Scientists Identify The Possible Composition Of Planets In The TRAPPIST-1 System
TRAPPIST-1 is the name given to the seven-planet system orbiting a dwarf star almost 40 light years away from the Earth. Researchers and astronomers have been curious about this planetary system since it was first discovered in February this year.
While use of advanced technology allowed scientists to gather some information about the seven Earth-sized planets, it was particularly difficult to determine their composition. However, a University of Oklahoma student was able to find the likely composition of all the seven planets in the TRAPPIST-1 system.
TRAPPIST-1 Planets' Composition
Billy Quarles, a post-doctoral astrophysics researcher at University of Oklahoma, determined the possible compositions of the seven planets after thousands of simulations through the Pleiades Supercomputer, which the NASA High-End Computing Program provided.
Quarles' research revealed that six of the seven planets in the TRAPPIST-1 system had a similar composition to that of Earth. TRAPPIST-1f was the only exception, as the planet included 25 percent water. It was also determined that TRAPPIST-1e bore a striking resemblance to Earth and was the most-likely candidate in the planetary system to host extra-terrestrial life.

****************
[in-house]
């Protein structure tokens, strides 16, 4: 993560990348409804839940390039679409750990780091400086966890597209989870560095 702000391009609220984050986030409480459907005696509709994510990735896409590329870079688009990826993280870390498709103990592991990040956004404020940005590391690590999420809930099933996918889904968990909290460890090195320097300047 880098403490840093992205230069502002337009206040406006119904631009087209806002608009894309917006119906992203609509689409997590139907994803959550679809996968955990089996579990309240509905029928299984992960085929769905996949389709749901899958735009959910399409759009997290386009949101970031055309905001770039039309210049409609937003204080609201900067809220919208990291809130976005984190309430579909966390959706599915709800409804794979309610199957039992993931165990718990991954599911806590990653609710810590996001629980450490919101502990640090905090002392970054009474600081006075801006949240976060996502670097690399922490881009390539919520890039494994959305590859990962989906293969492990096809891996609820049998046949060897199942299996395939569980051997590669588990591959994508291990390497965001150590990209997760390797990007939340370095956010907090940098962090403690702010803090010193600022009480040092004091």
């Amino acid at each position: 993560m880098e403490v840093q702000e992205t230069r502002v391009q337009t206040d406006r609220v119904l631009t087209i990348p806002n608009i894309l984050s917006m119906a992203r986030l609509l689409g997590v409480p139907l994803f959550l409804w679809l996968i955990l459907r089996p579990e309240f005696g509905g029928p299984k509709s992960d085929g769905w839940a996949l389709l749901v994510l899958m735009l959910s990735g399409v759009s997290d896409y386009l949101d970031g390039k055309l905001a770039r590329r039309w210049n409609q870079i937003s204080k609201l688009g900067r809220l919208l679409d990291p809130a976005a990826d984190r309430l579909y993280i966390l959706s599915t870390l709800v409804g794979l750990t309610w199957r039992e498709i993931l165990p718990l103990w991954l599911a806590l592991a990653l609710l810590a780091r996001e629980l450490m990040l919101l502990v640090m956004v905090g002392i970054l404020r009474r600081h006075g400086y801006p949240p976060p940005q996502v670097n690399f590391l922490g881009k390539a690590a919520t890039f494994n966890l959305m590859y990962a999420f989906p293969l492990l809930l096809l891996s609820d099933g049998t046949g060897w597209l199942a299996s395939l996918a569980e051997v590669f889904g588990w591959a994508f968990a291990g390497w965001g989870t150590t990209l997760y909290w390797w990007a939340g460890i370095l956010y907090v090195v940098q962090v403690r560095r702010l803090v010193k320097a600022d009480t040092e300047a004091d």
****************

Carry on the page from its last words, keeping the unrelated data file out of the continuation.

"The goal of exoplanetary astronomy is to find planets that are similar to Earth in composition and potentially habitable," Quarles shared.
Quarles collaborated with researchers E. Lopez, E.V. Quintana, J.E. Schleider, and T. Barclay from NASA's Goddard Space Flight Center.
Using a method known as photometric variation, scientists were able to understand each planet's mass. The radii for each of the seven TRAPPIST-1 planets were revealed from studying the eclipses. With the mass and the radius measurements, researchers were able to calculate the planets' density.
The Earth's density was then compared to the TRAPPIST-1 planets to determine the most likely composition of these planets.
Why TRAPPIST-1f Is Least Like Earth
Of all the seven planets in the system, TRAPPIST-1f has 25 percent of its mass as water. Furthermore, this planet is 70 percent the density of Earth but equal in size. Researchers believe that as TRAPPIST-1f's radius is so large, there is an immense amount of pressure on the planet, which most likely causes the water composition to turn into steam.
Quarles and the other astrophysicists believe that the steam would make the planet's temperatures extremely high and make TRAPPIST-1f unsuitable for any known life to exist.
Further studies would need to be undertaken to reach a better understanding of the TRAPPIST-1 planets' composition.
Since NASA announced the discovery of the seven planets in February, researchers have been scrambling to learn more about the TRAPPIST-1 system.
From Our Sponsor
Eco-friendly Packaging On Demand Technology Changes The Way Retailers Think About Shipping PackagesOn-demand packaging can be eco-friendly as well as save costs. Now, who would have thought of that? Packsize did, and it's changing the business of shipping packages.